New State Health Minister Brad Hazzard will meet with Shellharbour Hospital staff to discuss concerns over the proposed public-private partnership.
Parliamentary Secretary for the Illawarra Gareth Ward said he had approached Mr Hazzard on behalf of the Shellharbour branch of the NSW Nurses and Midwives Association, with the Minister agreeing to meet with delegates in coming weeks.
Mr Ward said while the government had received a number of expressions of interest to rebuild and run a redeveloped hospital, no final decision had been made.
He said while he could see the benefits of a PPP, he acknowledged that former Health Minister Jillian Skinner had ‘’failed in properly engaging staff and community’’ on the proposal.
‘’We know the issue has been contentious – now we have a new Minister so let’s see if there’s an appetite to utilise private investment to benefit public patients, if arrangements can be worked out so everyone benefits,’’ Mr Ward said. ‘’If that works great; if it’s something the community doesn’t accept then that’s a conversation we need to have ... so the Minister is informed of all the views before a decision is made.’’
Mr Hazzard confirmed he’d be meeting with delegates: ‘’I have spoken to Gareth, who wants to make sure that whatever hospital facilities are delivered, are the best possible. He told me he would like me to listen to the concerns of representatives in the area, including the union and I’m looking forward to that opportunity.’’
NSWNMA Shellharbour branch delegate Glenn Hayes has welcomed the move, as he said Ms Skinner had continually refused to meet with staff over concerns.
‘’Giving multinational companies access to our healthcare does endanger universal healthcare in this country,’’ he said.
Mr Hayes said staff wanted to know if a private provider would have an escape clause to get rid of services if they proved unprofitable; they also wanted to know if staff-to-patient ratios would be included in any contract.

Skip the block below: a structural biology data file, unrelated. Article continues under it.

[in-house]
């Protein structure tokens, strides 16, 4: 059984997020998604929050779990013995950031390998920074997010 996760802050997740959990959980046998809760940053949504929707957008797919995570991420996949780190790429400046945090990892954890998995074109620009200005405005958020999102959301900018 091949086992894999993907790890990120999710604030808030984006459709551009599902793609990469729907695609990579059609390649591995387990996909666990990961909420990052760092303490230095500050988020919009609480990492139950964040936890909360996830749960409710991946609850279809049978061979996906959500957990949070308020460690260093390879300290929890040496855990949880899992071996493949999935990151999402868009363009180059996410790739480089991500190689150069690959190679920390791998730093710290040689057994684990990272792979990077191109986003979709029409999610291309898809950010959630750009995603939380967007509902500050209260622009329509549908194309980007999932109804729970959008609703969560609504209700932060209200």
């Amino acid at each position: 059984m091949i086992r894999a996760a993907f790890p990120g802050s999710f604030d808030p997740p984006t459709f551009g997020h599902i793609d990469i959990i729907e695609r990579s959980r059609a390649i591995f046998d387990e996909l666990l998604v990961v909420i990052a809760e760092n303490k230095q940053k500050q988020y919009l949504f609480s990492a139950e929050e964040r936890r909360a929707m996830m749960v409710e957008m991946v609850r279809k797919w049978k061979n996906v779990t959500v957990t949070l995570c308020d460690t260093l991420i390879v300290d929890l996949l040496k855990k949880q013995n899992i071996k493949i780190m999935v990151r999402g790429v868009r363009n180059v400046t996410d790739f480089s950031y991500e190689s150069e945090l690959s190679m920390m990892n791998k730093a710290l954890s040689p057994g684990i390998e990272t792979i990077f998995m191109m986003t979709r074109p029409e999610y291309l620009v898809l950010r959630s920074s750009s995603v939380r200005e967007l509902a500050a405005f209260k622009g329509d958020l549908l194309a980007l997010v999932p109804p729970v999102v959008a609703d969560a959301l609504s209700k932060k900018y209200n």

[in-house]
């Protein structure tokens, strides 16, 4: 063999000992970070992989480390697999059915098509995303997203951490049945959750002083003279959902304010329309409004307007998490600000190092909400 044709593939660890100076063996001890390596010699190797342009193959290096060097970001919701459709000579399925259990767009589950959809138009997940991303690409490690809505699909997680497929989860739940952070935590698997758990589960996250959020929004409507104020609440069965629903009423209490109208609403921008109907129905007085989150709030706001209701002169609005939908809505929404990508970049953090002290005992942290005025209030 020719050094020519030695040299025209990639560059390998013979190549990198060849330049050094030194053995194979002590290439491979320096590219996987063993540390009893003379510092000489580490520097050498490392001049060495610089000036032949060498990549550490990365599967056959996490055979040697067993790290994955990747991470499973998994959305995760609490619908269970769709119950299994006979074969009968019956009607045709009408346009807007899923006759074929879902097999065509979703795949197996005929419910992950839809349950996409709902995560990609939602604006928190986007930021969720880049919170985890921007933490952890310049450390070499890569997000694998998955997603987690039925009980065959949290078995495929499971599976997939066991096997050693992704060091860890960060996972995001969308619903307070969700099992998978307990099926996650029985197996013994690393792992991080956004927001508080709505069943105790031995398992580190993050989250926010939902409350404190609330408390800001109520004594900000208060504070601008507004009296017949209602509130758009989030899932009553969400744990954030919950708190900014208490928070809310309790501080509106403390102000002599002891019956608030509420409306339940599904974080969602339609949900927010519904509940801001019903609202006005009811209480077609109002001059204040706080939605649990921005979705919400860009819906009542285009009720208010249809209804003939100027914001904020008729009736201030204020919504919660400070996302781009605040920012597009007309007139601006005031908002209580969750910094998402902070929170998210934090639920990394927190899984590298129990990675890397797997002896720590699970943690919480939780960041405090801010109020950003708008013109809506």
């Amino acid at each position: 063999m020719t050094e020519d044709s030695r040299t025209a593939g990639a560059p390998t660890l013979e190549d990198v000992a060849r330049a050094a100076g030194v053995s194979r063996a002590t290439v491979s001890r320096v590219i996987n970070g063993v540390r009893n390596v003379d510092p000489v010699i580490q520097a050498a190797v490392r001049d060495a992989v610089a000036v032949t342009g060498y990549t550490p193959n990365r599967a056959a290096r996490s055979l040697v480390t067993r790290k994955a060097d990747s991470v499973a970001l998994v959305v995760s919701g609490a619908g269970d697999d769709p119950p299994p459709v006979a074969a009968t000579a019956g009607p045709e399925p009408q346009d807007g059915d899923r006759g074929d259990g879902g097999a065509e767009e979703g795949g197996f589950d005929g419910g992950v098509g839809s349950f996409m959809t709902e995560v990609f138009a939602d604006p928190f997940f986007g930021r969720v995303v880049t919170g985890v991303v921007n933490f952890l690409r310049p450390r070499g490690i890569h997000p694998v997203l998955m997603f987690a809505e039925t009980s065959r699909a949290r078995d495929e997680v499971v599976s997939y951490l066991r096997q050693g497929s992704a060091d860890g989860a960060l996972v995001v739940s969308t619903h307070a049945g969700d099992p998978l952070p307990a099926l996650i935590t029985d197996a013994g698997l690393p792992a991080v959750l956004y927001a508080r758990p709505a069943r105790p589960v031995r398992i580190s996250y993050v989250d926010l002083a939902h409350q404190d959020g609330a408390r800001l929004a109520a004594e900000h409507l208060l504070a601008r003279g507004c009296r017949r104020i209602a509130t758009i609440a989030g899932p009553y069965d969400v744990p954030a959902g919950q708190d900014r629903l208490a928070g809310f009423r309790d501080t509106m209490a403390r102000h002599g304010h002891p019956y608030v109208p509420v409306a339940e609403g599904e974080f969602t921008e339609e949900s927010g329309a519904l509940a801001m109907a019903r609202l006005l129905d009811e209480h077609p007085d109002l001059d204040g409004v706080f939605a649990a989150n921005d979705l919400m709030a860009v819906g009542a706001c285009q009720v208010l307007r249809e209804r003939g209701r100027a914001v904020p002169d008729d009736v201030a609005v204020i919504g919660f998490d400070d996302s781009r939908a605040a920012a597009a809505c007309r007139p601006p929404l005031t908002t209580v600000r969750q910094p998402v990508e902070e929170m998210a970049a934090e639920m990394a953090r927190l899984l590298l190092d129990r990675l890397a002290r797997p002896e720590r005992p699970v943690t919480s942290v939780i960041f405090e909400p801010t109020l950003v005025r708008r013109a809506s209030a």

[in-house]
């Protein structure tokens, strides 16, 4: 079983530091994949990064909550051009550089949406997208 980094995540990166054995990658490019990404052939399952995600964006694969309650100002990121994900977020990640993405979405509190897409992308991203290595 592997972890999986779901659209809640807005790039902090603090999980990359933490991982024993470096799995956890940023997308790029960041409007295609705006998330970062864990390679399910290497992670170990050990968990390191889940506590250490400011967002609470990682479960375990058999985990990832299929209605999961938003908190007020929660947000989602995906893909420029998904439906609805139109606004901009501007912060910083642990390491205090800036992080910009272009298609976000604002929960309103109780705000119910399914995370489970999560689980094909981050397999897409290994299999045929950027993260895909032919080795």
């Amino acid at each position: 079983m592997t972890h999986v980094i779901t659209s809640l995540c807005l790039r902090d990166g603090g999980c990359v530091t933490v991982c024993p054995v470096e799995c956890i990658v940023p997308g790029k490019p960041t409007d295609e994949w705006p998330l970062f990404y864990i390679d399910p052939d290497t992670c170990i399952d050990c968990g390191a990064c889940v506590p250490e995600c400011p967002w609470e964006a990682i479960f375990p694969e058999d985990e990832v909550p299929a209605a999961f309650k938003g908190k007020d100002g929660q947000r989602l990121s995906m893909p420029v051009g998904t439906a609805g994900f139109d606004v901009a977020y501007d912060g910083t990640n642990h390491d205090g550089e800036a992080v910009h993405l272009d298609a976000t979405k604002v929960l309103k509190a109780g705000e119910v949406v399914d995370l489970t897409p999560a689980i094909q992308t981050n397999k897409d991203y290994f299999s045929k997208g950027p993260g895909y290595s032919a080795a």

‘’No private operator has ratios for patient care so that’s a real concern for patient safety. These providers also tend to decrease the skill mixes of staff, which will again reduce standards.’’
Hospital staff have gathered 10,000 signatures from colleagues and community members to present to parliament when it resumes.
Meantime a group of 48 senior Illawarra doctors have signed a letter (read in full P21) to the Mercury, which calls on Premier Gladys Berejiklian, and Mr Hazzard, to also meet with clinicians.
‘’We are extremely concerned that elderly, disabled and psychiatric inpatients will be discharged prematurely in order to maximize profits,’’ the doctors stated.
‘’We are also concerned that outpatient services such as cardiology, respiratory, plastic surgery, endocrinology, dialysis, rehabilitation and palliative care will be adversely affected.’’
Mr Hazzard said: ‘’I would urge doctors who are also keen to discuss the proposal, to reach out to Gareth and be part of the delegation.’’
Illawarra doctors’ Letter to the Editor
We senior doctors in the Illawarra believe the new Premier, Gladys Berejiklian, has a wonderful opportunity to reset the government’s agenda, restore community trust in the government’s leadership, and return people to the heart of their government’s health program.
One of the most urgent issues that Ms Berejiklian must confront is the misguided decision to privatise regional hospitals, including Shellharbour and Port Kembla Public Hospitals. Handing control of these vital community assets to a private operator will compromise the level of care provided to patients, and put more pressure on the already-stretched Wollongong Hospital.
There is a clear contradiction between the mission of a public hospital to ensure all citizens can access high-quality health care, and the goals of private operators seeking to maximize their profits.
We are extremely concerned that elderly, disabled and psychiatric inpatients will be discharged prematurely in order to maximize profits. We are also concerned that outpatient services such as cardiology, respiratory, plastic surgery, endocrinology, dialysis, rehabilitation and palliative care will be adversely affected.
Furthermore, as a teaching hospital, Shellharbour Hospital plays a critical role in giving junior doctors and nurses essential practical experience. However, training is not an income generating service, so the private operator will not have any incentive to prioritise training activities.
We are heartened by Ms Berejiklian’s commitment to govern for all people in NSW. Equally, we are encouraged by new Health Minister Brad Hazzard’s commendable track record in evidence-based policy making.
We urge the new Premier and the new Health Minster to meet with clinicians from Shellharbour and Port Kembla Hospitals to discuss our concerns, and keep our hospitals as public assets for the entire community.
Ajay Prabhu Purushottam